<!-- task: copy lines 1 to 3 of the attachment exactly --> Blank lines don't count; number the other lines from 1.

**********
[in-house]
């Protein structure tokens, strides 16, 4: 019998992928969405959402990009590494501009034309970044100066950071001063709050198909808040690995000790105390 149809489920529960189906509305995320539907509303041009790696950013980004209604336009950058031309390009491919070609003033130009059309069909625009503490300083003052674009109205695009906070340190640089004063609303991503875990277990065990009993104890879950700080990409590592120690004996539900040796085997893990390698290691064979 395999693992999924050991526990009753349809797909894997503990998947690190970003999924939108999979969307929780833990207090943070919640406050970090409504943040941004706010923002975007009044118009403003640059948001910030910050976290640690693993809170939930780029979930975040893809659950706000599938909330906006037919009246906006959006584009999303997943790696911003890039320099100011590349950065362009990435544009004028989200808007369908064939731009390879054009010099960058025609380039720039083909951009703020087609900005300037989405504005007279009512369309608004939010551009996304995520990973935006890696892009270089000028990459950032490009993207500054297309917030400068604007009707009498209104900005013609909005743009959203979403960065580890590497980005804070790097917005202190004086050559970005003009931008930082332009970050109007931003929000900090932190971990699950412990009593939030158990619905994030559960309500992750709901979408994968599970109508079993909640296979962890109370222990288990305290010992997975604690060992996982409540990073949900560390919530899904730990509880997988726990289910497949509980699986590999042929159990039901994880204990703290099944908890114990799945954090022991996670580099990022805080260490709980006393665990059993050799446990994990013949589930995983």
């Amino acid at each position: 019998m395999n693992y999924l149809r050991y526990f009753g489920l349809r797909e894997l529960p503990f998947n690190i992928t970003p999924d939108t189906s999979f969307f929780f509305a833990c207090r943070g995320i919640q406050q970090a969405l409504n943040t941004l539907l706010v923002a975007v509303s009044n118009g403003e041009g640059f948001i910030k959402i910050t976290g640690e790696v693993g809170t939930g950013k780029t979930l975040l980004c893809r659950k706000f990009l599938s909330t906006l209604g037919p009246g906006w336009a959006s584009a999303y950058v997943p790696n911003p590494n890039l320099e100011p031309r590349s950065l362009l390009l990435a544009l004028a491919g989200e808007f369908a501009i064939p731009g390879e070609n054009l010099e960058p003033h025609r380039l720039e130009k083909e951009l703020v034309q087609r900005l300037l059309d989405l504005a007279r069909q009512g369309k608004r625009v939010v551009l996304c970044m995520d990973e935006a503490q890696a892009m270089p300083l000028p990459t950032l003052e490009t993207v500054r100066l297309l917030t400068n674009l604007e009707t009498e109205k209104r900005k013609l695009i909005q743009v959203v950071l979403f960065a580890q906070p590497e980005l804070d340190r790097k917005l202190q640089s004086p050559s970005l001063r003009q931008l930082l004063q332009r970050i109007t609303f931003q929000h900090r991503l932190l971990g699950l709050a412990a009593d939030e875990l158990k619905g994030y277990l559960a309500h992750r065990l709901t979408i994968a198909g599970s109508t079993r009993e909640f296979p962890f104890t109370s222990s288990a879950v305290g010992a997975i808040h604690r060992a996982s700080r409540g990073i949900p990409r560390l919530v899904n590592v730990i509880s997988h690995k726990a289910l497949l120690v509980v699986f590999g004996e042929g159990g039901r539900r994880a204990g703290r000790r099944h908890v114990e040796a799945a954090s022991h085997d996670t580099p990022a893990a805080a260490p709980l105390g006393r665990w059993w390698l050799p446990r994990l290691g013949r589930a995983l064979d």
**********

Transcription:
[in-house]
């Protein structure tokens, strides 16, 4: 019998992928969405959402990009590494501009034309970044100066950071001063709050198909808040690995000790105390 149809489920529960189906509305995320539907509303041009790696950013980004209604336009950058031309390009491919070609003033130009059309069909625009503490300083003052674009109205695009906070340190640089004063609303991503875990277990065990009993104890879950700080990409590592120690004996539900040796085997893990390698290691064979 395999693992999924050991526990009753349809797909894997503990998947690190970003999924939108999979969307929780833990207090943070919640406050970090409504943040941004706010923002975007009044118009403003640059948001910030910050976290640690693993809170939930780029979930975040893809659950706000599938909330906006037919009246906006959006584009999303997943790696911003890039320099100011590349950065362009990435544009004028989200808007369908064939731009390879054009010099960058025609380039720039083909951009703020087609900005300037989405504005007279009512369309608004939010551009996304995520990973935006890696892009270089000028990459950032490009993207500054297309917030400068604007009707009498209104900005013609909005743009959203979403960065580890590497980005804070790097917005202190004086050559970005003009931008930082332009970050109007931003929000900090932190971990699950412990009593939030158990619905994030559960309500992750709901979408994968599970109508079993909640296979962890109370222990288990305290010992997975604690060992996982409540990073949900560390919530899904730990509880997988726990289910497949509980699986590999042929159990039901994880204990703290099944908890114990799945954090022991996670580099990022805080260490709980006393665990059993050799446990994990013949589930995983």
């Amino acid at each position: 019998m395999n693992y999924l149809r050991y526990f009753g489920l349809r797909e894997l529960p503990f998947n690190i992928t970003p999924d939108t189906s999979f969307f929780f509305a833990c207090r943070g995320i919640q406050q970090a969405l409504n943040t941004l539907l706010v923002a975007v509303s009044n118009g403003e041009g640059f948001i910030k959402i910050t976290g640690e790696v693993g809170t939930g950013k780029t979930l975040l980004c893809r659950k706000f990009l599938s909330t906006l209604g037919p009246g906006w336009a959006s584009a999303y950058v997943p790696n911003p590494n890039l320099e100011p031309r590349s950065l362009l390009l990435a544009l004028a491919g989200e808007f369908a501009i064939p731009g390879e070609n054009l010099e960058p003033h025609r380039l720039e130009k083909e951009l703020v034309q087609r900005l300037l059309d989405l504005a007279r069909q009512g369309k608004r625009v939010v551009l996304c970044m995520d990973e935006a503490q890696a892009m270089p300083l000028p990459t950032l003052e490009t993207v500054r100066l297309l917030t400068n674009l604007e009707t009498e109205k209104r900005k013609l695009i909005q743009v959203v950071l979403f960065a580890q906070p590497e980005l804070d340190r790097k917005l202190q640089s004086p050559s970005l001063r003009q931008l930082l004063q332009r970050i109007t609303f931003q929000h900090r991503l932190l971990g699950l709050a412990a009593d939030e875990l158990k619905g994030y277990l559960a309500h992750r065990l709901t979408i994968a198909g599970s109508t079993r009993e909640f296979p962890f104890t109370s222990s288990a879950v305290g010992a997975i808040h604690r060992a996982s700080r409540g990073i949900p990409r560390l919530v899904n590592v730990i509880s997988h690995k726990a289910l497949l120690v509980v699986f590999g004996e042929g159990g039901r539900r994880a204990g703290r000790r099944h908890v114990e040796a799945a954090s022991h085997d996670t580099p990022a893990a805080a260490p709980l105390g006393r665990w059993w390698l050799p446990r994990l290691g013949r589930a995983l064979d």